Durability of concrete and cement composites

Future trends Developments in durability modelling

The future achievement of durable concrete may increasingly be based on the use of durability design models and performance-based specifications. These models relate the resistance of the structure, R…t†, to the deterioration mechanism `load’, S…t†, on the structure. The design constraints may be framed in a number of ways such as the `Lifetime Safety Factor Method’, `Intended Service Period Design’, and the `Lifetime Design Method’. For example the problem could be framed in the following probabilistic form:

The mathematical solutions to the problem of design for durability are not straightforward because allowance must be made for the multitude of variables involved and their statistical distributions. Mathematical modelling of freeze- thaw behaviour is as yet not fully developed. Thus durability design for freeze- thaw resistant concrete through the use of mathematical models in service life prediction is not currently possible. Nevertheless the three comparative tests for freeze-thaw performance, outlined in CEN/TS 12390-9, are paving the way for the introduction of performance-related design methods with respect to durability.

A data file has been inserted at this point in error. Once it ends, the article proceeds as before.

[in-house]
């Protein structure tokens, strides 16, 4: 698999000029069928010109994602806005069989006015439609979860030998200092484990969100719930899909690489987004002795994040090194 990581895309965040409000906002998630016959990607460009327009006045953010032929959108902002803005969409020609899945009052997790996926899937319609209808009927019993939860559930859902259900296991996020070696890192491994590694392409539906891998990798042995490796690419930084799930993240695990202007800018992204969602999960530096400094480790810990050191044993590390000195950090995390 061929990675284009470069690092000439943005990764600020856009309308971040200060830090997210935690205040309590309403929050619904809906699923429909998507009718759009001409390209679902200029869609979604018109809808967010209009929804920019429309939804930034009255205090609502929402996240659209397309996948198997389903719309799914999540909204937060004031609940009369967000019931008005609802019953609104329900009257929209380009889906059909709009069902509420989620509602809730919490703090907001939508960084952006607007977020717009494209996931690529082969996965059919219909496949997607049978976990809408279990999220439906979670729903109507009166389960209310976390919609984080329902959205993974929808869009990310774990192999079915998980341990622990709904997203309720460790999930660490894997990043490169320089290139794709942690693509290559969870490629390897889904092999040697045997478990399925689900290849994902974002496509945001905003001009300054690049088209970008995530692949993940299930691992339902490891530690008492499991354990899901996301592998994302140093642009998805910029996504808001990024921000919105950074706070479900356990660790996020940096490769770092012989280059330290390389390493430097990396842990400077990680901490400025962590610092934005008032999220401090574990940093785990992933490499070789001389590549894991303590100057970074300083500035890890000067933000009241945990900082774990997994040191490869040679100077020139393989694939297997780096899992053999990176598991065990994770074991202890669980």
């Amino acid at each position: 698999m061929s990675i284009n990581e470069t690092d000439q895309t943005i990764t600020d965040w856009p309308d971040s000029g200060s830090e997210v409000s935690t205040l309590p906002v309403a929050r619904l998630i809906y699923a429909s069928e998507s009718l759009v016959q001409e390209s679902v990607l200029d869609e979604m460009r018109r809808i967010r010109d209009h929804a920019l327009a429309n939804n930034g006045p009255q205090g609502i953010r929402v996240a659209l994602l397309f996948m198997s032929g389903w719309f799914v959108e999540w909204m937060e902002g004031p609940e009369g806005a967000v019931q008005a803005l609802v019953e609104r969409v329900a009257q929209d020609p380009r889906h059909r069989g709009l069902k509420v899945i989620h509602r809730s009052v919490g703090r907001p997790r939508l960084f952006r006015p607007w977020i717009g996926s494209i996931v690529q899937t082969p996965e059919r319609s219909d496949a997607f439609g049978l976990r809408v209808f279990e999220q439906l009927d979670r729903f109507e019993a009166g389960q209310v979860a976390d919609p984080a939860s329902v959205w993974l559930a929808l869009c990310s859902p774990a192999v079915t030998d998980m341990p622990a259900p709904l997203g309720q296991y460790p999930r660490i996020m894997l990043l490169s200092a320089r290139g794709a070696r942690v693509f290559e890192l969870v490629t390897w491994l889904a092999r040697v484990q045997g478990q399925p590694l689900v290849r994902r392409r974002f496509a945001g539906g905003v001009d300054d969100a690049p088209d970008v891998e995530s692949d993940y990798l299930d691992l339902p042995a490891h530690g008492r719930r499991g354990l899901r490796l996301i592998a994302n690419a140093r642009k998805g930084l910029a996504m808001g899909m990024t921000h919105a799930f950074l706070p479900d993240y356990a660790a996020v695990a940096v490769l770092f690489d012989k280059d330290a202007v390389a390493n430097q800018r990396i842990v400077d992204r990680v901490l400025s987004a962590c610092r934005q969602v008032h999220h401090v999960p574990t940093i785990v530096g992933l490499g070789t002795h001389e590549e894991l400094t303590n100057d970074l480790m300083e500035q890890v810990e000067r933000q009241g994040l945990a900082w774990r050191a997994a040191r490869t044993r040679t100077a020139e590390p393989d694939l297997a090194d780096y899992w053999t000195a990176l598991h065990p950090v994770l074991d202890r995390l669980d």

Formulation of valid mathematical models of the freeze-thaw phenomenon is complicated by the unpredictable pattern of damaging cycles and the difficulty of verifying the apparent influence of mix parameters in laboratory tests with service life experience of structures in service. Freeze-thaw durability failure is event-driven, as illustrated in Fig. 8.15, and does not follow a predictable time- related pattern. The level of damage per cycle can vary greatly, the rate of damage will vary from year to year depending on climatic conditions and the  dwell period between series of cycles could vary greatly. Laboratory test methods are generally conducted with daily cycles in a range from ‡20ëC to ÿ20ëC but performance in these trials cannot be readily translated to field experience due to the influence of temperature and degree of saturation.

Nevertheless Fagerlund (1997, 2004) has outlined possible approaches for durability design based on the degree of saturation. The basis of the models is that concrete fractures at a critical degree of saturation.

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